the periodic recurrence of properties. This 
also did not attract much attention. The 
English chemist, John Alexander Newlands 
in 1865 profounded the l aw of o ctaves. He 
arranged the elements in increasing order 
of their atomic weights and noted that every 
eighth element had properties similar to the 
first 	 element 	 (Table 	 3.2). 	 The 	 relationship 	 was	
just like every eighth note that resembles the 
first 	 in	 octaves 	 of	 music.	 Newlands’s	 Law	 of	
Octaves seemed to be true only for elements 
up to calcium. Although his idea was not 
widely accepted at that time, he, for his work, 
was later awarded Davy Medal in 1887 by the 
Royal Society, London.
The Periodic Law, as we know it today 
owes its development to the Russian chemist, 
Dmitri Mendeleev (1834-1907) and the 
German chemist, Lothar Meyer (1830-1895). 
t able 3.1  dobereiner’s t riads
Element
atomic 
weight
Element
atomic 
weight
Element
atomic 
weight
l i
na
K
7
23
39
Ca
sr
Ba
40
88
137
Cl
Br
i
35.5
80
127
  t able 3.2  newlands’ o ctaves
Element l i Be B C n o f
At. wt. 7 9 11 12 14 16 19
Element na mg al si P s Cl
At. wt. 23 24 27 29 31 32 35.5
Element K Ca
At. wt. 39 40
relationship, referred to as the l aw of t riads, 
seemed to work only for a few elements, it was  
dismissed as coincidence. The next reported 
attempt to classify elements was made by a 
French 	 geologist,	 A.E.B. 	 de	 Chancourtois 	 in	
1862. He arranged the then known elements 
in order of increasing atomic weights and 
made a cylindrical table of elements to display 
Working independently, both the chemists in 
1869 proposed that on arranging elements in  
the increasing order of their atomic weights, 
similarities appear in physical and chemical 
properties at regular intervals. Lothar Meyer 
plotted the physical properties such as 
atomic volume, melting point and boiling 
point against atomic weight and obtained 
Unit 3.indd   75 9/9/2022   4:36:12 PM
Rationalised 2023-24
76 chemistry a periodically repeated pattern. Unlike 
Newlands, Lothar Meyer observed a change 
in length of that repeating pattern. By 1868, 
Lothar Meyer had developed a table of the 
elements that closely resembles the Modern 
Periodic Table. However, his work was not 
published until after the work of Dmitri 
Mendeleev, the scientist who is generally 
credited with the development of the Modern 
Periodic Table.
While Dobereiner initiated the study of 
periodic relationship, it was Mendeleev who 
was responsible for publishing the Periodic 
Law 	 for 	the	first 	time. 	It 	 states 	as 	follows	 :
The properties of the elements are 
a periodic function of their atomic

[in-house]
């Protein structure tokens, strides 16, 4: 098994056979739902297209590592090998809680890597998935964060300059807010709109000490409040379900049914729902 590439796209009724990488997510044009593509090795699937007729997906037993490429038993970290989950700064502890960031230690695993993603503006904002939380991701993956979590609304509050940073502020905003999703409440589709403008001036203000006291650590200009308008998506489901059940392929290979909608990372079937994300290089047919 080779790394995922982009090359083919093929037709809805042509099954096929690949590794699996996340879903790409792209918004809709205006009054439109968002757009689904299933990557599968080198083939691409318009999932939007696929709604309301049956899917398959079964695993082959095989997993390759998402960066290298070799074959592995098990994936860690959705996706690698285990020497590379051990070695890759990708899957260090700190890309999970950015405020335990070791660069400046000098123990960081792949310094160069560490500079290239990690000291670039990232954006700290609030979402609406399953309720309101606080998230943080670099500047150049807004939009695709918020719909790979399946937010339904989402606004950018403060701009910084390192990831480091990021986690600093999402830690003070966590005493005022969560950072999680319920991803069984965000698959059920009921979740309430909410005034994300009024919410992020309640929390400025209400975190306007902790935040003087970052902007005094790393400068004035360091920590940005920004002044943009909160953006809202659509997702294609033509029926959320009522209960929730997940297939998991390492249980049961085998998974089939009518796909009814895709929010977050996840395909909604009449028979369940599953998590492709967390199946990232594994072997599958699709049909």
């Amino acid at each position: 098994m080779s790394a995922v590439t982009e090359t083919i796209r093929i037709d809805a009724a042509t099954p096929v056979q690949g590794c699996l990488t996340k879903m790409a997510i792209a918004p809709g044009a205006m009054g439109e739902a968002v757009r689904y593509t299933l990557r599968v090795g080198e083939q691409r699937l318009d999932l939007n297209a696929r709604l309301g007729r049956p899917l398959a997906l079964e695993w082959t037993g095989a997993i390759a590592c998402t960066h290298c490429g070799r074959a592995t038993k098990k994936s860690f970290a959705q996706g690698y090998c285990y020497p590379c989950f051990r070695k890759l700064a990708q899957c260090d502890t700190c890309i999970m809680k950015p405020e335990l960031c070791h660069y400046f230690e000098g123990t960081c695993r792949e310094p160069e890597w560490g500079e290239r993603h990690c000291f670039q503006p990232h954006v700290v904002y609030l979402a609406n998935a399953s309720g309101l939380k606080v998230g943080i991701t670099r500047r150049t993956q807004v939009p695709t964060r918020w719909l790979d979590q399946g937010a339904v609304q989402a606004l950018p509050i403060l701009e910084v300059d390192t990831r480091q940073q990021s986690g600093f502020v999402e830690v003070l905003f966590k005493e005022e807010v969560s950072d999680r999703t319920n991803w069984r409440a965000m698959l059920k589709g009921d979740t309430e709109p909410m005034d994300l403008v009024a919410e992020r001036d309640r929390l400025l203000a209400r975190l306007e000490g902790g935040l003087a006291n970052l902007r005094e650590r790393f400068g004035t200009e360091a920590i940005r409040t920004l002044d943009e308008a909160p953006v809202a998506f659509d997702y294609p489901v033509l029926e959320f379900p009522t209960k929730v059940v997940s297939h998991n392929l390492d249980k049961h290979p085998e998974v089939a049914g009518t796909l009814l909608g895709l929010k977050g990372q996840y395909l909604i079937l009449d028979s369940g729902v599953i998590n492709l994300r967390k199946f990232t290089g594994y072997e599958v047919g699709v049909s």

weights.
Mendeleev arranged elements in horizontal 
rows and vertical columns of a table in order 
of their increasing atomic weights in such a 
way that the elements with similar properties 
occupied the same vertical column or group. 
Mendeleev’s system of classifying elements 
was more elaborate than that of Lothar 
Meyer’s. 	 He	 fully 	 recognized 	 the 	 significance 	
of periodicity and used broader range of 
physical and chemical properties to classify 
the elements. In particular, Mendeleev relied 
on the similarities in the empirical formulas 
and properties of the compounds formed by 
the elements. He realized that some of the 
el ements 	 di d 	 not 	 fit 	 i n 	 w i th 	 hi s 	 scheme 	 of	
classification 	 if 	 the 	 order 	 of 	 atomic 	 weight	
was strictly followed. He ignored the order 
of atomic weights, thinking that the atomic 
measurements might be incorrect, and placed 
the elements with similar properties together. 
For 	 example,	 iodine 	 with	 lower	 atomic	 weight	
than that of tellurium (Group VI) was placed 
in 	 Group 	 VII 	 along 	 with 	 fluorine, 	 chlorine,	
bromine because of similarities in properties 
(Fig. 	 3.1). 	 At 	 the 	 same 	 time, 	 keeping 	 his	
primary aim of arranging the elements of 
similar properties in the same group, he 
proposed that some of the elements were 
still undiscovered and, therefore, left several 
gaps 	 in	 the 	 table. 	 For	 example,	 both	 gallium	
and germanium were unknown at the time 
Mendeleev published his Periodic Table. 
He left the gap under aluminium and a gap 
under silicon, and called these elements 
Eka-aluminium and Eka-silicon. Mendeleev 
predicted not only the existence of gallium and 
germanium, but also described some of their 
general physical properties.  These elements 
were discovered later. Some of the properties 
predicted by Mendeleev for these elements 
and those found experimentally are listed in  
Table 3.3. 
The boldness of Mendeleev’s quantitative 
predictions and their eventual success 
made him and his Periodic Table famous. 
Mendeleev’s Periodic Table published in 1905 
is 	 shown	 in	 Fig.	3.1.
table 3.3 mendeleev’s Predictions for the Elements Eka-aluminium (Gallium) and  
Eka-silicon (Germanium)
Property
Eka-aluminium 
(predicted)
Gallium 
(found)
Eka-silicon 
(predicted)
Germanium 
(found)
atomic weight 68 70 72 72.6
density/(g/cm
3
) 5.9 5.94 5.5 5.36
melting point/K Low 302.93 High 1231
f ormula of oxide E
2
O
3
Ga
2
O
3
EO
2
GeO
2
f ormula of chloride E Cl
3
GaCl
3
ECl
4
GeCl
4
Unit 3.indd   76 9/9/2022   4:36:12 PM
Rationalised 2023-24
77 Classifi Cation of El Em Ents and P Eriodi City in Pro PErti Es PERIODIC	SYSTEM	 OF	 THE 	 ELEMENTS	IN	 GROUPS	AND	 SERIES
Fig. 3.1  Mendeleev’s Periodic Table published earlier
Unit 3.indd   77 9/9/2022   4:36:12 PM
Rationalised 2023-24
Page 5